5 Jan 2004
(Source: Indiana University)
Date: Tue, 30 Dec 2003 16:42:23 -0500
From: Hal Kibbey
BLOOMINGTON, Ind. -- The Quadrantid meteor shower will be active for the first week of January, peaking on Jan. 4 during the hours before dawn. The moon will be almost full, so moonlight will wash out all but the brightest meteors. The rate of this shower varies considerably and unpredictably from year to year.
The Quadrantid meteors will appear to come from a point called the radiant near the end of the handle of the Big Dipper, which will rise in the northeast. The radiant is in the constellation Bootes the Herdsman, which contains the bright orange star Arcturus as a conspicuous marker. In the 18th century, this area was called Quadrans Muralis and gave the Quadrantid meteor shower its name.
Try facing northeast toward the Big Dipper. If you extend the curve formed by the handle's three stars, it forms an "arc to Arcturus." Meteors should be visible in all parts of the sky, but the higher Arcturus is above the eastern horizon, the more meteors there will be. For details about the Quadrantids, see http://comets.amsmeteors.org/meteors/showers/quadrantids.html. More information about meteor showers is available from the American Meteor Society at http://www.amsmeteors.org/showers.html.
Three planets will be visible as the evening sky darkens after sunset. Venus will glow brightly in the southwest, the first "star" to appear in evening twilight. It will set about two and a half hours after the sun at the beginning of January and even later by month's end. Venus will rapidly move north during the next few months, making it appear much higher for observers in the Northern Hemisphere. In 2003, Mars was a spectacle in the evening sky. In 2004, Venus will play that role.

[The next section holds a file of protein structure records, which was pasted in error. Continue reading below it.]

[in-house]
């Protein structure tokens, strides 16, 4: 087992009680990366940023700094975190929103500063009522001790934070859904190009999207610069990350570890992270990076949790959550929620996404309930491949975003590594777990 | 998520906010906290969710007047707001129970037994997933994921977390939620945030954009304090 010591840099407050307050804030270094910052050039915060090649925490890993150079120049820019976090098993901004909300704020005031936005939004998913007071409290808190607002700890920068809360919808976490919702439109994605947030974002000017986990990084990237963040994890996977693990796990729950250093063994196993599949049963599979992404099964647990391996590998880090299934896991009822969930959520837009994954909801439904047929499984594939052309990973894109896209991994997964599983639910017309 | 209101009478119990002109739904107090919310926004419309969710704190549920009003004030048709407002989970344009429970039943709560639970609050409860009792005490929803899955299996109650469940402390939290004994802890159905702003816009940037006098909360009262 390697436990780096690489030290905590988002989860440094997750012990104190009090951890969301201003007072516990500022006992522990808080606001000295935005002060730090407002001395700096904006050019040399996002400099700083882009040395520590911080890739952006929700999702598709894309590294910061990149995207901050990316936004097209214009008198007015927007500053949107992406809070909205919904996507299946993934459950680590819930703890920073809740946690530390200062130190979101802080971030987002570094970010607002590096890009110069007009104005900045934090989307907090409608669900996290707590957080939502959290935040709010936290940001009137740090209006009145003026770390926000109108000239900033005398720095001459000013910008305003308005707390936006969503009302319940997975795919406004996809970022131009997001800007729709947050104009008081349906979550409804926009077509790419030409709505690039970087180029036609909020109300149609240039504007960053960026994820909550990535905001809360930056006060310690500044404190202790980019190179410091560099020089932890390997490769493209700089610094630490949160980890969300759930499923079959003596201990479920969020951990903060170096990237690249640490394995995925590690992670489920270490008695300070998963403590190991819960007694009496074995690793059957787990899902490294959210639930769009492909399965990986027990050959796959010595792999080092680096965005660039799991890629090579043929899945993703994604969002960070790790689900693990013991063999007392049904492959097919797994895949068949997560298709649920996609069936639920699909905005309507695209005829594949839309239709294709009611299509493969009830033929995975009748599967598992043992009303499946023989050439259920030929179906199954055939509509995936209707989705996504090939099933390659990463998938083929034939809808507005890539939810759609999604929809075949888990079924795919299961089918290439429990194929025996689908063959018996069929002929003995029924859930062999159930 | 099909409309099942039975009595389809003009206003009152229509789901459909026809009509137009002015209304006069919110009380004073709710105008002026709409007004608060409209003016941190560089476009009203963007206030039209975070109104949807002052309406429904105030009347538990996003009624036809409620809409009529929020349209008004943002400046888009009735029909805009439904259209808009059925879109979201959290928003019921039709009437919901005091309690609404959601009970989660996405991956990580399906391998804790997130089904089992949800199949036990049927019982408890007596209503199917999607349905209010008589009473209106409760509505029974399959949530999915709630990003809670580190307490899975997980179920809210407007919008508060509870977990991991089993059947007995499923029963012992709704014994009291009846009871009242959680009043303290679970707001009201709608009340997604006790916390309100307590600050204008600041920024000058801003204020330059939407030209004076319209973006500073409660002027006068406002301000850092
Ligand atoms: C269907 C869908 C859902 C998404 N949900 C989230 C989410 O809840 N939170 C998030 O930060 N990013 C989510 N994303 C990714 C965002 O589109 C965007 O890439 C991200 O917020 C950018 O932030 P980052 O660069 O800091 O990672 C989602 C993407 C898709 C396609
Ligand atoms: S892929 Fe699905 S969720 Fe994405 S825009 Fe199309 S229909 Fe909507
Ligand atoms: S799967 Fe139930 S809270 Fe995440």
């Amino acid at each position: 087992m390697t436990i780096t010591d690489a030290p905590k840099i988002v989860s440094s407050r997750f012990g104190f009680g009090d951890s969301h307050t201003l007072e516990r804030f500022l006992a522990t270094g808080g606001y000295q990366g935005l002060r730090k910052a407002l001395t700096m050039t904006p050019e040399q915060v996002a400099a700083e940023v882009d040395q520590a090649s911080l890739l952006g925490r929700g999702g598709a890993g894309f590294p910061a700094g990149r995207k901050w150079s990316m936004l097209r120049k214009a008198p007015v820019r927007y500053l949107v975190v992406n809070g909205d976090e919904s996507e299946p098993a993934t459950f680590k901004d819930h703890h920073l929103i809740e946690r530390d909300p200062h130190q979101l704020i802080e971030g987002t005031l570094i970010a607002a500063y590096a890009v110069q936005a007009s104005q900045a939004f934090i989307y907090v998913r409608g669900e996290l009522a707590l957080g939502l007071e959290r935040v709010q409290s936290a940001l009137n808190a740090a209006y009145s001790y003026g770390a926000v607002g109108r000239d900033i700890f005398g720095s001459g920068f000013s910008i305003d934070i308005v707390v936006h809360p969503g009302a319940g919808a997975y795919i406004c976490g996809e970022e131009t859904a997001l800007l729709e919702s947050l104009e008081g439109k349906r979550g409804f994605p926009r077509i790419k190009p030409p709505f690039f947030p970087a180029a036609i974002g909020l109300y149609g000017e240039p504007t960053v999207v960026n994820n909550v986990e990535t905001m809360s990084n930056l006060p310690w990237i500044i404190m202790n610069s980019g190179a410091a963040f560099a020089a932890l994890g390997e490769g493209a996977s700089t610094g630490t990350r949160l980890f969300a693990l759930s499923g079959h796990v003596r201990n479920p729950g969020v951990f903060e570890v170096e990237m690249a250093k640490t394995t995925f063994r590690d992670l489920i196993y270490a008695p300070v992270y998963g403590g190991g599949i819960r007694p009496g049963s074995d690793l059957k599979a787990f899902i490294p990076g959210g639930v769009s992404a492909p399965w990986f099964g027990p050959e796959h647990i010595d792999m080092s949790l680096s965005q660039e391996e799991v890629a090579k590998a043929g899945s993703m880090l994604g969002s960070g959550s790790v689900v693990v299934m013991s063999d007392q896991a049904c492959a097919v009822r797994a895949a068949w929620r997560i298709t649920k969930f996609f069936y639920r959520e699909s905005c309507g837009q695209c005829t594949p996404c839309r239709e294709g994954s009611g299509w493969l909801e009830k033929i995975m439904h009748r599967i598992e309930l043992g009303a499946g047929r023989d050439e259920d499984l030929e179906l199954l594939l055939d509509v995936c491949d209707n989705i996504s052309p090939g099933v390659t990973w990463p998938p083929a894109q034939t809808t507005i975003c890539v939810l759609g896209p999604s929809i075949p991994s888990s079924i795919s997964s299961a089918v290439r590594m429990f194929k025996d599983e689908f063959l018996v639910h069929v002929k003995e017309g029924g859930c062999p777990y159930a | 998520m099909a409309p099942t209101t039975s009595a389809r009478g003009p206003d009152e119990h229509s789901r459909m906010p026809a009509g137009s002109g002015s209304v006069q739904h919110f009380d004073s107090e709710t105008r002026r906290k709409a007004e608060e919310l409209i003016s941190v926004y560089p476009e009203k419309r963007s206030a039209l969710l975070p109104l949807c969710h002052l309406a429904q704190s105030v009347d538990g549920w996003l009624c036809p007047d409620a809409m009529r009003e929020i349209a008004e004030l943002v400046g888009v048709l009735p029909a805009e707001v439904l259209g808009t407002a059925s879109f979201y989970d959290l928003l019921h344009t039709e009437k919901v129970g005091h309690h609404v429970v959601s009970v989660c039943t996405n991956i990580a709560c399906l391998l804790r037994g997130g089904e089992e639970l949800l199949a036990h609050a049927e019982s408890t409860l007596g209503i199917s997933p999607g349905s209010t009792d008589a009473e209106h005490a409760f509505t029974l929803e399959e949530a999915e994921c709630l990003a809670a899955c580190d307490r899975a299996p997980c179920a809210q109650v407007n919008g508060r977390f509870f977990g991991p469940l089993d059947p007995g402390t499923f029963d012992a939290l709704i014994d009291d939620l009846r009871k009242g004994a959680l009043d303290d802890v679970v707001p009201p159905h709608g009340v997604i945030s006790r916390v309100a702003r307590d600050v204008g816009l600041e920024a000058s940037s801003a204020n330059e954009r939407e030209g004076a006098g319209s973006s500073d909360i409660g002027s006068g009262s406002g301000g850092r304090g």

Mars will come into view high in the south as evening twilight fades. It will not be nearly as bright as Venus, but it will still outshine any star in its dim section of the sky and will be easy to spot. Several spacecraft will arrive at Mars during January and begin sending back new information about our red-orange neighbor.
Saturn will rise in the east at dusk and be visible all night throughout January. After being opposite Earth from the sun on Dec. 31, Saturn will remain at almost the same brilliance this month as it dominates the bright stars of the constellations Gemini, Orion and Auriga. This winter is the best time in 30 years for viewing Saturn at its biggest and brightest with a telescope. The planet's famous rings are tilted toward us almost the maximum amount. The best telescopic views will be when Saturn is high in the south around midnight, above most of the turbulence in our atmosphere.
Jupiter will be even brighter than Saturn, rising in the east around 10:30 p.m. local time at the beginning of the month and two hours earlier by month's end. The giant planet, second only to Venus in brilliance, is getting still brighter as it moves toward opposition (being opposite the sun) in early March.
Mercury will be low in the southeast about an hour before sunrise during the middle two weeks of January. Look for the small planet to the lower left (east) of the bright orange star Antares in the constellation Scorpius.
The moon will be full on Jan. 7, at third quarter on Jan. 15, new on Jan. 21 and at first quarter on Jan. 29.